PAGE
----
Lane control will prevent almost all inadvertent mistakes by motorists but is less effective against intentionally stupid behavior like this. But calm conversation after can help.

    https://goo.gl/photos/nwYy34nvyrrzYC4x7

  • Tom Paterson says:

    Yup, she left-turned in front of me with an angry, “you don’t count” look on her face. I locked up both f&r, on a fixed gear, and slithered far enough to not get run over without falling over. I followed. Stood a short distance away, helmet off, when she got out of her car. A burly, well-dressed 35-year old man stood at the entrance to the bank, obviously spoiling for an excuse to run over there and beat me up. I looked him in the eye, non-confrontationally, and he backed off but still stood there.
    Yup, same general BS– “I didn’t think you were going that fast” she lied, in answer to my “You almost got me”. Very embarrassed, “I shouldn’t have to be embarrassed by speaking to this sub-human” attitude. And obviously not dealing very well with life at the moment. She wanted to just walk away but I made eye contact, and kept on talking.
    “I’m a dad” I said. That one got through. She stopped trying to run away, but I was through, might have said something about giving me more room, whatever, and I ended the interview.
    I put my helmet back on, and went to the little concrete apron, waiting on the far right for a couple of oncoming cars to pass on this busy four-lane, traditional Austin biker route and longtime striped/signed bike path. Two or maybe three drivers who were exiting the bank’s parking lot could have hooked it around me and accelerated safely away. None did, and when they passed me once I had entered the bike lane, they gave me lots of room on their way by.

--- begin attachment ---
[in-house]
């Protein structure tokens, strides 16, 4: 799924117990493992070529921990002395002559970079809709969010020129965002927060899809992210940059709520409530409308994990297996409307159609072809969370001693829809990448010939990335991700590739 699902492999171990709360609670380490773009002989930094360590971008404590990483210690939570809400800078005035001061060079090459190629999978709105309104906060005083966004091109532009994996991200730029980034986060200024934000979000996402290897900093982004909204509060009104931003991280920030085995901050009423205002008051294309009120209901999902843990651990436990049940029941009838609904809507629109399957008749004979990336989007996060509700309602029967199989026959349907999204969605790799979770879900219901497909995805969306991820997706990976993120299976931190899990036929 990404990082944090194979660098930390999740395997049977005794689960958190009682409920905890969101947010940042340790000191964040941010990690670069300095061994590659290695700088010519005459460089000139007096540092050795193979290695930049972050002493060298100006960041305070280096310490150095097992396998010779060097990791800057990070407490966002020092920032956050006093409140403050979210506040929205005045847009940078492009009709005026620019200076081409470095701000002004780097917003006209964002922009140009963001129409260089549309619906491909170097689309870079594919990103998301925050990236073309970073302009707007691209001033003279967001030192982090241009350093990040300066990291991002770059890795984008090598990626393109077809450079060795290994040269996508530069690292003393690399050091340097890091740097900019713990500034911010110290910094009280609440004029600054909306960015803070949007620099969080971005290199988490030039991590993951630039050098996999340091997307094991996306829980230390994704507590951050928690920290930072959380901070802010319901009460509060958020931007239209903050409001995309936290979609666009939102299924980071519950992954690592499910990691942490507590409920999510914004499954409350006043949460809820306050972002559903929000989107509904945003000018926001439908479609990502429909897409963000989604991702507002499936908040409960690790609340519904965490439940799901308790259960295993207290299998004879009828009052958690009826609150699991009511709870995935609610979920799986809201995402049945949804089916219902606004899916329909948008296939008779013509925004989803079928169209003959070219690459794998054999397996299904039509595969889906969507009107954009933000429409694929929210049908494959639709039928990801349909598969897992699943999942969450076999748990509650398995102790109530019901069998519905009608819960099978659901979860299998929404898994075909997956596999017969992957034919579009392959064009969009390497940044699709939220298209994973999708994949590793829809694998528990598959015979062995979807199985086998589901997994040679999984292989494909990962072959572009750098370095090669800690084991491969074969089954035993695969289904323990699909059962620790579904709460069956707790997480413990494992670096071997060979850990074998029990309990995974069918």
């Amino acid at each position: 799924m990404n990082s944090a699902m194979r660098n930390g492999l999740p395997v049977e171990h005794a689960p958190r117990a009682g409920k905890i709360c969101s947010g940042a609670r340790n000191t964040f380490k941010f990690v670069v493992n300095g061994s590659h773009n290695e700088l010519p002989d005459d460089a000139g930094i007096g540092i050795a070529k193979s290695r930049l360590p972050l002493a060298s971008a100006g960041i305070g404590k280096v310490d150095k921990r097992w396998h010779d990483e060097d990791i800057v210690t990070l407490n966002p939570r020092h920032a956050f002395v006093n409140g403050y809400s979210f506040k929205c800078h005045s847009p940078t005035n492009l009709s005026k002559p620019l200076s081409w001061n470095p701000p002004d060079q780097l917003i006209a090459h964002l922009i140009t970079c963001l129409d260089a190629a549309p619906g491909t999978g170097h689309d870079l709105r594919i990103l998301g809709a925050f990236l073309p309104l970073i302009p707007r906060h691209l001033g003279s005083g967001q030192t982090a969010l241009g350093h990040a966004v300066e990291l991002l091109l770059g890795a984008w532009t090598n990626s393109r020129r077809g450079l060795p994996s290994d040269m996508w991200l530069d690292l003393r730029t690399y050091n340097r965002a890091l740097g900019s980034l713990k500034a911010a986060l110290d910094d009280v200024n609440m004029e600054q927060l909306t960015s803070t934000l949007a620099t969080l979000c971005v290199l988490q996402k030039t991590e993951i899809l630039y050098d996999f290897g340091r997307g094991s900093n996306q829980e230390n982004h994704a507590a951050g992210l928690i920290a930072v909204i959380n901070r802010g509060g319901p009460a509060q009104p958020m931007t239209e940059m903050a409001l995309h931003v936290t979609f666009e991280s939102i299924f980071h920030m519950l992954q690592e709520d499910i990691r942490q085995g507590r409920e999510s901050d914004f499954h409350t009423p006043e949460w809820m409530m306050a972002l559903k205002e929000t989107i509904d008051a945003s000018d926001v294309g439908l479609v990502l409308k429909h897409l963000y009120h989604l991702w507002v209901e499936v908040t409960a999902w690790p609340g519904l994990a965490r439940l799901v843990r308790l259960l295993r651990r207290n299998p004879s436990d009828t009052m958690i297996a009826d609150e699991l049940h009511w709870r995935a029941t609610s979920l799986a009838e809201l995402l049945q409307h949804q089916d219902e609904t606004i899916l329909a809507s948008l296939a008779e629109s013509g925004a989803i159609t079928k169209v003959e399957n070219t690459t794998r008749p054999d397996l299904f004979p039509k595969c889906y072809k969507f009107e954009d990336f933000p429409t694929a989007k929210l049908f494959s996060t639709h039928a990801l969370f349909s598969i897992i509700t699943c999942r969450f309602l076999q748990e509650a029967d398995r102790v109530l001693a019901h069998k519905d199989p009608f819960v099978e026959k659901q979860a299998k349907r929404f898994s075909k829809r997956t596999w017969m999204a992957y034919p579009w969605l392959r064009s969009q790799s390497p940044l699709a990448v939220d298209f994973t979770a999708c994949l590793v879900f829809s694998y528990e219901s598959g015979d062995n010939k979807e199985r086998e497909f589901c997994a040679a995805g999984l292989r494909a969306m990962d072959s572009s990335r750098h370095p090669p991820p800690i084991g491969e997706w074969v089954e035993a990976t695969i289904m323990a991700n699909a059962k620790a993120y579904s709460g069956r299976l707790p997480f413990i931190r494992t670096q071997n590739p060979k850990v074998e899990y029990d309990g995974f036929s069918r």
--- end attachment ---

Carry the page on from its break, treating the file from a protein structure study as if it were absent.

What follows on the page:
On the other hand, going to Full Vocal Roar Mode has worked for me just as well, a time or two: “GO ABOUT YOUR BUSINESS!!!” and the windows went back up, with good advice apparently recognized and acted on appropriately. Kind of a “Don’t Pick On Me” kinda deal there.

    Cue Kenny Rogers– “You gotta know when to hold ’em…”

  • GT says:

    Ahh SMIDSY (Sorry Mate I Didn’t See You), recently replaced by SMIDGAF (Sorry Mate I Don’t Give A Fuck), it’s a weekly occurence on my commutes and that’s even after extending it by and 7kms of bike path instead of going more direct by the roads.

    I love getting home to see my wife and daughter no matter how hard the motrons try to not let it happen.

  • BigBug says:

    Have Man’sLaughter teach you surfing. In fact, I’m due to start getting back in the water. Let’s all go.

  • JF says:

    We’ve all had our share of close calls or accidents. The statistics of car-on-car accidents tell the underlying story: It is going to happen and it is a part the way of the road. The implications for cyclists are greater because we don’t have an energy absorbing cage around us.

    I think a good calm conversation is the best response because it is more likely to evoke change out of the offending driver and less likely to create or reinforce “those fucking cyclists” type attitudes.